Alma
Evans

A quick guide to executing custom mac scripts via MDM

Alma Evans

Apr 1, 2020

13 min read

While managing devices at the workplace it’s often the case that IT administrators grapple with tons of manual tasks particularly mundane and repetitive tasks pertaining to device configuration or app management. Most of these tasks have to be done iteratively over and over again. Manually managing all these configurations for only a handful of devices can be feasible. Now imagine having to perform the same set of daunting tasks on several thousands of endpoints. This is next to impossible taking up a huge amount of the ITs time. Errors occurring is almost certain – as the line of duty expands so does the probability of occurring errors! How well the IT respond to these management pains will literally contribute to the long-term success of your enterprise’s strategic plan on mobility.

The agile way of working

IT administrators are always looking for quick and effective ways to tie over the hectic management tasks. There are many ways to tackle the burden on IT admins with varying degrees of success. Any approach towards automating the device management process lessens the admin’s burden, adds-on to ITs well-being at the workplace and free-up time for them to focus on things that matter. Running scripts or custom commands on endpoints is the best way possible to automate such boring stuff.

Having said that, how cool it would be to automate Mac management with custom scripts.

Automate Mac management with custom scripts
Automate Mac management with custom scripts
 

As Macs are forging their own path in IT with an ever-increasing number of endpoints to be managed, it’s imperative to adopt Mac scripting to chain together repetitive tasks and execute them without any user interaction. In this blog, we’ll be delving deeper into Mac’s side of scripting and how well a Mobile Device Management solution can work under the hood as a customizable automation tool to allow greater control over the device fleet.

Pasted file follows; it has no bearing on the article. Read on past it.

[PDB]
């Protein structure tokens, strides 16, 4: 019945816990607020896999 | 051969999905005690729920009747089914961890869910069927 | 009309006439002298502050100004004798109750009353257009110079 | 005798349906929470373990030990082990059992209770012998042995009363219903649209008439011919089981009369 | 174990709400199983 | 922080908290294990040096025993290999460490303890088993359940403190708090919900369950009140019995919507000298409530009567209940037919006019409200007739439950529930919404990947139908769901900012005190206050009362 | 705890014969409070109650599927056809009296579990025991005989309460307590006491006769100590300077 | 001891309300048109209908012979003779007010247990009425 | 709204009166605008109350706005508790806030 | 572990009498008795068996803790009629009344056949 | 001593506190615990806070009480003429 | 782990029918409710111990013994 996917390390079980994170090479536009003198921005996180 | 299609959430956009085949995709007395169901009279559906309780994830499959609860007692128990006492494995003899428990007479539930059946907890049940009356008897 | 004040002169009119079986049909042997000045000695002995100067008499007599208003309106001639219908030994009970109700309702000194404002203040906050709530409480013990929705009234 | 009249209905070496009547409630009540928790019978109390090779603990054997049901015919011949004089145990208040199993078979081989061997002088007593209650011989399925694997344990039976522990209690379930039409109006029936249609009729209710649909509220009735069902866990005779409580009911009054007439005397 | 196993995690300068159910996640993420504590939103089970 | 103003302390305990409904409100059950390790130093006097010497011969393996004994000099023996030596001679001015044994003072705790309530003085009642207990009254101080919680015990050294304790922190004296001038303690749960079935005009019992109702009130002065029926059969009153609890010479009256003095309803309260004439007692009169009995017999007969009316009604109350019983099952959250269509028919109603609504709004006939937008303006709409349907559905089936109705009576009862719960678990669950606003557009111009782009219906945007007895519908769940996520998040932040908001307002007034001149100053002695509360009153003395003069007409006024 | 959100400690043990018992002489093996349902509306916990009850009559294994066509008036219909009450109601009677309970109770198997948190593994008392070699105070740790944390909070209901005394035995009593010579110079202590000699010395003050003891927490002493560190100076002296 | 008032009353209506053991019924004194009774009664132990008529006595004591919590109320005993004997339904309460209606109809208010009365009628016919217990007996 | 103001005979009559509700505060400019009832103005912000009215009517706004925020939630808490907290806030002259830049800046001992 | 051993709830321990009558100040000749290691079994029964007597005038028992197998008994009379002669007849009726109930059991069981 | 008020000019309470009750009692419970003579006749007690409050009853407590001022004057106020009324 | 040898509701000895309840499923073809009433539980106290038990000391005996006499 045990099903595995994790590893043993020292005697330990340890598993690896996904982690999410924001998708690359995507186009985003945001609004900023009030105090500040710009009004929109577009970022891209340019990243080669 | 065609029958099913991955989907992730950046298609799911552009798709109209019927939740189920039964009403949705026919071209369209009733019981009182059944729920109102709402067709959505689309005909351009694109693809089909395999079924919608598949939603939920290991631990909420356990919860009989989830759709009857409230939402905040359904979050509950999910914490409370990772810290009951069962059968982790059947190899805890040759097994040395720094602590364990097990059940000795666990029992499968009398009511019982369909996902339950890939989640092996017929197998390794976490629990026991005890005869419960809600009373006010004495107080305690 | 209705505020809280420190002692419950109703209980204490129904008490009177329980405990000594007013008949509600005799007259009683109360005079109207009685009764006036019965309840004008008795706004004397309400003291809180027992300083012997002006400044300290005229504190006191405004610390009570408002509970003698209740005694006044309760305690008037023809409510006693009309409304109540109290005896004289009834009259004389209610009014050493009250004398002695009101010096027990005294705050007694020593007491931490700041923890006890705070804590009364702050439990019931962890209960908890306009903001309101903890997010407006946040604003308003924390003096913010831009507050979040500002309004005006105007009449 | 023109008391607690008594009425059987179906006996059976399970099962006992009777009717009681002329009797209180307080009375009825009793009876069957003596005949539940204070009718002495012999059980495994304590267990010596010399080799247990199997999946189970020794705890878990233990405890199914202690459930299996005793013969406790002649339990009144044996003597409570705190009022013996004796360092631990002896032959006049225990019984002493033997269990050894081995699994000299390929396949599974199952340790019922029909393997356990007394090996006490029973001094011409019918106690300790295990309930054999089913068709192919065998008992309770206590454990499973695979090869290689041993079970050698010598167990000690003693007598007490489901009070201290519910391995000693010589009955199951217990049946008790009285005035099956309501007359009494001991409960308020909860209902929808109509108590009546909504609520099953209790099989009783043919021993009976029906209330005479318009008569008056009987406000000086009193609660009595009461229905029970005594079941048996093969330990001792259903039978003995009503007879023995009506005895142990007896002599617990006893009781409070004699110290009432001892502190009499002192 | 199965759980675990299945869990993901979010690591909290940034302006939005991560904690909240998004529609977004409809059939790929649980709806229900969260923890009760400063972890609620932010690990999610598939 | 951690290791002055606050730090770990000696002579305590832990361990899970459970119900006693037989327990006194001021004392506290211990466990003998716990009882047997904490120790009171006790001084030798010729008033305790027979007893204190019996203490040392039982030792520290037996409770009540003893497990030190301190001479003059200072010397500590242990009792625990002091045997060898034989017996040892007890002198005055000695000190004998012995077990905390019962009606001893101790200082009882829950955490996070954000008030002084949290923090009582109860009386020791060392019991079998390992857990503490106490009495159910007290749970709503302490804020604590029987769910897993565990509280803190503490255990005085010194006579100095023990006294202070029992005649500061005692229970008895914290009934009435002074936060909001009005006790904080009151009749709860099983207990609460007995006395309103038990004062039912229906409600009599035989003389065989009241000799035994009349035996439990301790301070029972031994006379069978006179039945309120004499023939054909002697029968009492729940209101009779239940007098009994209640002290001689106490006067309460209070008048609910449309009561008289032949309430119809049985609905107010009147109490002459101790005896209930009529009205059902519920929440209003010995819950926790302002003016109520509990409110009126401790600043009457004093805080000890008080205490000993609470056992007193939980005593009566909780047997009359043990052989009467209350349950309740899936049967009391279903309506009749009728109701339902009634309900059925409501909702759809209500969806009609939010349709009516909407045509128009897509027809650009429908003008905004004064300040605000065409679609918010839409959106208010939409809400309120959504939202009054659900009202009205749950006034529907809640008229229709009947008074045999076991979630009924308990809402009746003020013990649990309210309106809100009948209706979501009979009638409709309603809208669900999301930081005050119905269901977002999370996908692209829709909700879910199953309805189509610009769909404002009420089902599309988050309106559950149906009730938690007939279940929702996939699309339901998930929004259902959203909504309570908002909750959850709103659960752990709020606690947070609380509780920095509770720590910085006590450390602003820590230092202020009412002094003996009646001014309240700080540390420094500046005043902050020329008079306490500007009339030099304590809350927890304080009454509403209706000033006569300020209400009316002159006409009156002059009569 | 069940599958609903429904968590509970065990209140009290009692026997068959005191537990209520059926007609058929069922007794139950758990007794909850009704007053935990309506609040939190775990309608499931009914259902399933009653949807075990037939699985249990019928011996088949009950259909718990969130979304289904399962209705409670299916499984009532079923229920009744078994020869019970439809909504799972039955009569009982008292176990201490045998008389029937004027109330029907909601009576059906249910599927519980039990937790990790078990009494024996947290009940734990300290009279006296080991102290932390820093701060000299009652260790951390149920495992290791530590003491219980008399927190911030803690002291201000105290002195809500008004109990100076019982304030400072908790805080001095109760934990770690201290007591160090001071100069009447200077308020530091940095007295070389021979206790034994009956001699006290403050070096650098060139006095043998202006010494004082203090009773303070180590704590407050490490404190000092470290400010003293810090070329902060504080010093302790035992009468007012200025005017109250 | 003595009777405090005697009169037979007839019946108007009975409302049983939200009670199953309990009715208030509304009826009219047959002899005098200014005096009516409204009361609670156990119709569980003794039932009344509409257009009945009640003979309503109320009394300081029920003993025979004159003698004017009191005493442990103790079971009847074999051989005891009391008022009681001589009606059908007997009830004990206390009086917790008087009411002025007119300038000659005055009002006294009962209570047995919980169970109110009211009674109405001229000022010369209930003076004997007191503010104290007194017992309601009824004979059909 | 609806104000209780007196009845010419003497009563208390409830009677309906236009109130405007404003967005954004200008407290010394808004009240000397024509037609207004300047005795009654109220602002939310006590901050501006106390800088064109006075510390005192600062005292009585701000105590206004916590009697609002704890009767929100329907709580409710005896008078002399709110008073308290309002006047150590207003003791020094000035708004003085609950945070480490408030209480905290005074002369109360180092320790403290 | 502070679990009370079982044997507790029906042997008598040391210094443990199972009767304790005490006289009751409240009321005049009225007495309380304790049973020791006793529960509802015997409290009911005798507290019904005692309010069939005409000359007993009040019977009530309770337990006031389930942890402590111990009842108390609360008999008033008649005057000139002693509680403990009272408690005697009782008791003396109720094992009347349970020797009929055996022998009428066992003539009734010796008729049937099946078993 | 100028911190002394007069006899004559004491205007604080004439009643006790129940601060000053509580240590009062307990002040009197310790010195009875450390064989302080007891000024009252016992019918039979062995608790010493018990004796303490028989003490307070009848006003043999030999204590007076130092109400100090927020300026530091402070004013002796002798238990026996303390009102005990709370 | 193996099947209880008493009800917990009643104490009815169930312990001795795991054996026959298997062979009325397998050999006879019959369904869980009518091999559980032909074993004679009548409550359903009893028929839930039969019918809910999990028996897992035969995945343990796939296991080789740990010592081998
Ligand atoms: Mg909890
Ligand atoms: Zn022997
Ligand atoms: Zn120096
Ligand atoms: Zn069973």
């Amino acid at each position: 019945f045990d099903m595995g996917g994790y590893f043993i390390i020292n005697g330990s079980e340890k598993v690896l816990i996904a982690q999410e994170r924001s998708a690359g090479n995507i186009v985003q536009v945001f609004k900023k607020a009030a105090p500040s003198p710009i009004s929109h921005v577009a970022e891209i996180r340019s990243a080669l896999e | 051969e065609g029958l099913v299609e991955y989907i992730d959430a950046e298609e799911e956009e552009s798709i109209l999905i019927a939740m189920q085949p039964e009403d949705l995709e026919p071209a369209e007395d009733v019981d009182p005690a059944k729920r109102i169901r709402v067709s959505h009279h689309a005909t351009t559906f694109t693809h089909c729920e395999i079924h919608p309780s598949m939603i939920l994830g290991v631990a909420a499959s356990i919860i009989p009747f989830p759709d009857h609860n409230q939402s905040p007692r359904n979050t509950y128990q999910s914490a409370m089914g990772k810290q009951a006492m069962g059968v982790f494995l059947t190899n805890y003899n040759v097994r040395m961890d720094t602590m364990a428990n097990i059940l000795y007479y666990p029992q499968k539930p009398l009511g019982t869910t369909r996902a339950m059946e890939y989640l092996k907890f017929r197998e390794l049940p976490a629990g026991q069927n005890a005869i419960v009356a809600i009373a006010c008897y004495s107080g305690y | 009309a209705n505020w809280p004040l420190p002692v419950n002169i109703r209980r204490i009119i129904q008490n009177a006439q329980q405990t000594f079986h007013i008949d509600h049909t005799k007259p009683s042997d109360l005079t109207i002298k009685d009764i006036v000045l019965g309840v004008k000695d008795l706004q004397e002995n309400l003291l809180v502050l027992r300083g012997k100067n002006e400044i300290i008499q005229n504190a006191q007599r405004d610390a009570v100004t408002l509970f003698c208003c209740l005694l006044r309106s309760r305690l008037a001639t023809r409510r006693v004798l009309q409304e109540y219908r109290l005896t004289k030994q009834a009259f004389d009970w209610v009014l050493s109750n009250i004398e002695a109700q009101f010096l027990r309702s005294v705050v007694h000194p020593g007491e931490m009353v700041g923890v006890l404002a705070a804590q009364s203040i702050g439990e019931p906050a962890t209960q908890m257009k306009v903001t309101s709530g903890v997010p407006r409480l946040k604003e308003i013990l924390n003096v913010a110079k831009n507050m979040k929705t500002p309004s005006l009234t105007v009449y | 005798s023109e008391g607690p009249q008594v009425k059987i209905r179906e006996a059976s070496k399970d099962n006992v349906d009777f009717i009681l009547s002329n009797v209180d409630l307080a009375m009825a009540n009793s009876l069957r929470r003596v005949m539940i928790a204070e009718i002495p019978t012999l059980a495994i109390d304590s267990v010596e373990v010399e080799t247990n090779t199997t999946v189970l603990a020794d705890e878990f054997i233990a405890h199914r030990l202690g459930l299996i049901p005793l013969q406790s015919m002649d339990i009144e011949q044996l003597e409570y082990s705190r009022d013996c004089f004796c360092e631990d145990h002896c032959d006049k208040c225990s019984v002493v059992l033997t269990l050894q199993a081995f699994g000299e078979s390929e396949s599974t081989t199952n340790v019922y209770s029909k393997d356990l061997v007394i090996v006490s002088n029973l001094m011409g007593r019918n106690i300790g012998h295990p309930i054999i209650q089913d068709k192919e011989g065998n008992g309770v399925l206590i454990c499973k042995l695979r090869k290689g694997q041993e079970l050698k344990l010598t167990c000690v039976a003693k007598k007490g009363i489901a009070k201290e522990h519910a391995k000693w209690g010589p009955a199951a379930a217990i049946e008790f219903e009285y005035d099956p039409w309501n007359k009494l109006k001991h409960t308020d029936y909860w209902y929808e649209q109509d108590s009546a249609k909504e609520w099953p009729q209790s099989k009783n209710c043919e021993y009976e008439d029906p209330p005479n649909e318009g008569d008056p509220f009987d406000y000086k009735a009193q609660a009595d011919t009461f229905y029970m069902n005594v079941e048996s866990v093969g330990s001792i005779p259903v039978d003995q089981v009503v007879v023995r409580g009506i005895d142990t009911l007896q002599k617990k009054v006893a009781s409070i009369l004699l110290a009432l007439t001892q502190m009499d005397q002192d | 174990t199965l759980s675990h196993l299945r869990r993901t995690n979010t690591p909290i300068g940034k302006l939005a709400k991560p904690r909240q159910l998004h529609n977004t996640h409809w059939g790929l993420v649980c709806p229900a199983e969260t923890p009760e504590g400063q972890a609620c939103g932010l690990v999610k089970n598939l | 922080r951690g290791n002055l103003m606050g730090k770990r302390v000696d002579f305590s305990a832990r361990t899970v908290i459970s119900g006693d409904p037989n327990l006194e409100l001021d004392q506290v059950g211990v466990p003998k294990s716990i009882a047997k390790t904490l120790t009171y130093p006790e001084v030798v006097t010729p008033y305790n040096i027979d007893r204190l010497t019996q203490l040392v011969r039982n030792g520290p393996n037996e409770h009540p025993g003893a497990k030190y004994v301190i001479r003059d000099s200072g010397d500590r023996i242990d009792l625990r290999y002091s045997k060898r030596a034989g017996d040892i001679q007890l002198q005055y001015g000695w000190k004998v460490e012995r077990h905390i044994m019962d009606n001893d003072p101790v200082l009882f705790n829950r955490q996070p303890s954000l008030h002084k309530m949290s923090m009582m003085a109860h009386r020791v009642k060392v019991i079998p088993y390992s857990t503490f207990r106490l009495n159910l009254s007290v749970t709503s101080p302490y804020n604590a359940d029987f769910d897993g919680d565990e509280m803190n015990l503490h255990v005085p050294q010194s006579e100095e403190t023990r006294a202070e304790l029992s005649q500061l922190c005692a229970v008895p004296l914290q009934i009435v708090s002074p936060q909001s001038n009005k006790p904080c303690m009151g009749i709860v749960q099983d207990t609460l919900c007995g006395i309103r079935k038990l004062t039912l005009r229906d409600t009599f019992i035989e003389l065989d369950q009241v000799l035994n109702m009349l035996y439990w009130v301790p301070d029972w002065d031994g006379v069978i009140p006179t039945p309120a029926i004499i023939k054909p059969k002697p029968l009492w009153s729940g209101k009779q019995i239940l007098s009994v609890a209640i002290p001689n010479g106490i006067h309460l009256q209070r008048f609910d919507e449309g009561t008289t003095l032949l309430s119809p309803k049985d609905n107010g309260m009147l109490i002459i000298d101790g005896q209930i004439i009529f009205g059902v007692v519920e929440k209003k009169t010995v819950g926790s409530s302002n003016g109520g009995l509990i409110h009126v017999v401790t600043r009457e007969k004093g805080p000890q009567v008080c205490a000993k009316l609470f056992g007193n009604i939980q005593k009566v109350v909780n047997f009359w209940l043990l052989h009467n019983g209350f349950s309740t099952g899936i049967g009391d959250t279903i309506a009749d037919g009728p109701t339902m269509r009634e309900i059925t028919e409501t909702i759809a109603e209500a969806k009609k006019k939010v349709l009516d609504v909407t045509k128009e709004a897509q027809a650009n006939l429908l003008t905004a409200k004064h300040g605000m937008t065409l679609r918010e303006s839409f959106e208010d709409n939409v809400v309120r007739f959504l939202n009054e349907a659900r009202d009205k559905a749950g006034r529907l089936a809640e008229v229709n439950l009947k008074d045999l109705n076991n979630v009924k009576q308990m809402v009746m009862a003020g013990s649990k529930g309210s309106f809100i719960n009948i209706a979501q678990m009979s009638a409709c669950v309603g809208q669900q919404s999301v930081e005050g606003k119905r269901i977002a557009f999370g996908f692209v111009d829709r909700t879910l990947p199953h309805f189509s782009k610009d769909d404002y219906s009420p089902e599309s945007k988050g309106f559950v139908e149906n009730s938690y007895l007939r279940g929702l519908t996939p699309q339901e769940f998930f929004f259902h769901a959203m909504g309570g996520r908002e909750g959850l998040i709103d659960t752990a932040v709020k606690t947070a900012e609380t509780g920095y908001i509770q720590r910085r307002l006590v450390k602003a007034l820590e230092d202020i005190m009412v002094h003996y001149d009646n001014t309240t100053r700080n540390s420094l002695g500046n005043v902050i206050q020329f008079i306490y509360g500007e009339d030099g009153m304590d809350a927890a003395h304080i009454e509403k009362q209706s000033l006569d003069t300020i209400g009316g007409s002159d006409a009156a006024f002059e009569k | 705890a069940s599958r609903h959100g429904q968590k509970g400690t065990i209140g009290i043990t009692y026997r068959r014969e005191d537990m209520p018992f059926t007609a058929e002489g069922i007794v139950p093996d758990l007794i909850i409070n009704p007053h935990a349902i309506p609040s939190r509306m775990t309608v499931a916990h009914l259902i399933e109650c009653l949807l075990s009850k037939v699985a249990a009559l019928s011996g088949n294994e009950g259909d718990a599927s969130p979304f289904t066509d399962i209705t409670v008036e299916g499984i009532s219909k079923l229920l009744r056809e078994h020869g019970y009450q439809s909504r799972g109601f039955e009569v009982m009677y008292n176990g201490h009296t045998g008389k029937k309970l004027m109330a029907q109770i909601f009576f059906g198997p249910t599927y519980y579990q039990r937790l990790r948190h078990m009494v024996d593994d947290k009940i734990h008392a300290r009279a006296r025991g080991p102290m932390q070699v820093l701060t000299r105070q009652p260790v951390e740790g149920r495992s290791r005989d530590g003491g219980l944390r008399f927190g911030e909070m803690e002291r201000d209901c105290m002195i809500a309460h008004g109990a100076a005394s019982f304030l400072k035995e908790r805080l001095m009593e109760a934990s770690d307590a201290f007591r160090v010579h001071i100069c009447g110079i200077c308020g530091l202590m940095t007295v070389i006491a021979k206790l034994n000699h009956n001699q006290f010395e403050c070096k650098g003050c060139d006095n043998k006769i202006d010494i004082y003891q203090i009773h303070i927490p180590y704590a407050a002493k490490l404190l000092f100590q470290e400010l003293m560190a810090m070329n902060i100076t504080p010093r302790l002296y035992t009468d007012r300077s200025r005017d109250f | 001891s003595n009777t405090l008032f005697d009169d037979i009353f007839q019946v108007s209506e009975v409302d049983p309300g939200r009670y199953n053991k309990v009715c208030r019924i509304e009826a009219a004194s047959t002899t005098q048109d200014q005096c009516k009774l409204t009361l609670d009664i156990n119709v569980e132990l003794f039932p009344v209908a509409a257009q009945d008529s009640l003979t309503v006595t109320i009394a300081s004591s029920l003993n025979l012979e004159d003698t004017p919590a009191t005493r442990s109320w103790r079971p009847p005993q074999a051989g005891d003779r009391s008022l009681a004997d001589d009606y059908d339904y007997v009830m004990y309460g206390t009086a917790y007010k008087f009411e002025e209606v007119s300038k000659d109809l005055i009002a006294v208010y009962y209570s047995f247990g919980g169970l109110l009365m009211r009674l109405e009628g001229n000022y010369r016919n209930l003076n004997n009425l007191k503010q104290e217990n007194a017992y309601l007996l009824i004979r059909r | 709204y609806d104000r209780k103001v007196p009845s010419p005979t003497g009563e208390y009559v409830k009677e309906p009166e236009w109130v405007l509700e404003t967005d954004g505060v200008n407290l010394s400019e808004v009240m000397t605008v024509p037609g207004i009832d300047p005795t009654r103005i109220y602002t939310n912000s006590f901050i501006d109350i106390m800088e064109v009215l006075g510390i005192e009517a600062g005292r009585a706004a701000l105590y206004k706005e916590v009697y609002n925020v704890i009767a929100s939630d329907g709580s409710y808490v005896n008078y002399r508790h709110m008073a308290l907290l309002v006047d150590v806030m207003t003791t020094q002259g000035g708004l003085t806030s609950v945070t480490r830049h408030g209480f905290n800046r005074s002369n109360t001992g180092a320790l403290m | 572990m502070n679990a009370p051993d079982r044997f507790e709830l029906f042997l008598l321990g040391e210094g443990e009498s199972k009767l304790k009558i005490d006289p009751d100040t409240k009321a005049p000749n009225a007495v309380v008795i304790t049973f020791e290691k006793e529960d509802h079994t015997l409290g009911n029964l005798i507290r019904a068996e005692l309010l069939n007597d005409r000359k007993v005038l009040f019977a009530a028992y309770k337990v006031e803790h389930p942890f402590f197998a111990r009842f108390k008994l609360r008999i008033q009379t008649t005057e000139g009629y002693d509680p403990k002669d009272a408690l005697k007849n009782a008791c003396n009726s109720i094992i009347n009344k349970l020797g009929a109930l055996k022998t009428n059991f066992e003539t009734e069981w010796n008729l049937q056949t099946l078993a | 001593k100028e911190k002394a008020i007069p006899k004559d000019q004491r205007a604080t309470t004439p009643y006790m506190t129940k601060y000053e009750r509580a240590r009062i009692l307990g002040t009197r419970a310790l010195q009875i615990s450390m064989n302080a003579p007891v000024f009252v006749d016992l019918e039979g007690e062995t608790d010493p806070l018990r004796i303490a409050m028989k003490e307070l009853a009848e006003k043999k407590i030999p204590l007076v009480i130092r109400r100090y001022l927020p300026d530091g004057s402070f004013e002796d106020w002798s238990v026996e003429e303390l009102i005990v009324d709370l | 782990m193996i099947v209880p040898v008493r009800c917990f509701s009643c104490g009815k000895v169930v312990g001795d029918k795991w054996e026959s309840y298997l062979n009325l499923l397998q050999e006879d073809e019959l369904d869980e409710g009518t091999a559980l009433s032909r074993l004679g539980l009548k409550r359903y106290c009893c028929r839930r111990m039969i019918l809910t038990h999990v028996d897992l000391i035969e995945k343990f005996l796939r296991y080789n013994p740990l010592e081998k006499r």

What is Mac scripting?

Scripts, in general, are a series of written instructions used to automate repetitive or time-consuming tasks and create complex and powerful workflow solutions to enhance productivity. This small interpreted program consists of a set of statements each of which performing a specific operation based on the particular conditions they find. These commands which otherwise have to be executed one-by-one work together interacting with apps, processes, and the operating system to automate operations. Script also acts as an easy-to-use shortcut for convoluted commands.
Scripts can be essentially executed on Macs to perform any configuration or setting at the system level, which is considered as the inmost level of management. The terminal app command prompt in the Utility folder is used to execute scripts on Mac computers. This makes scripting much simpler as compared with the generic programming as you can use the commands you already know directly within your system’s interface: the command-line. And best of all, learning this powerful programming option can help you know the working of the command-line better.

How does Mac scripting work?

Typically, the inter-application communication in Mac devices takes place through Apple events, a kind of message designed to encapsulate commands and data. Using this data transport mechanism, the computer communicates the sequential instructions contained in a script to the application to automate actions. The targeted application interprets the commands and responds to the event by performing the desired operation or supplying data as the script demands.

Scripting languages

There are many different scripting languages used for extracting information from a set of data and for automating processes. Lua, Python, VBScript, PHP, etc. are examples. When it comes to Mac automation, the most important ones are AppleScript and JavaScript.

AppleScript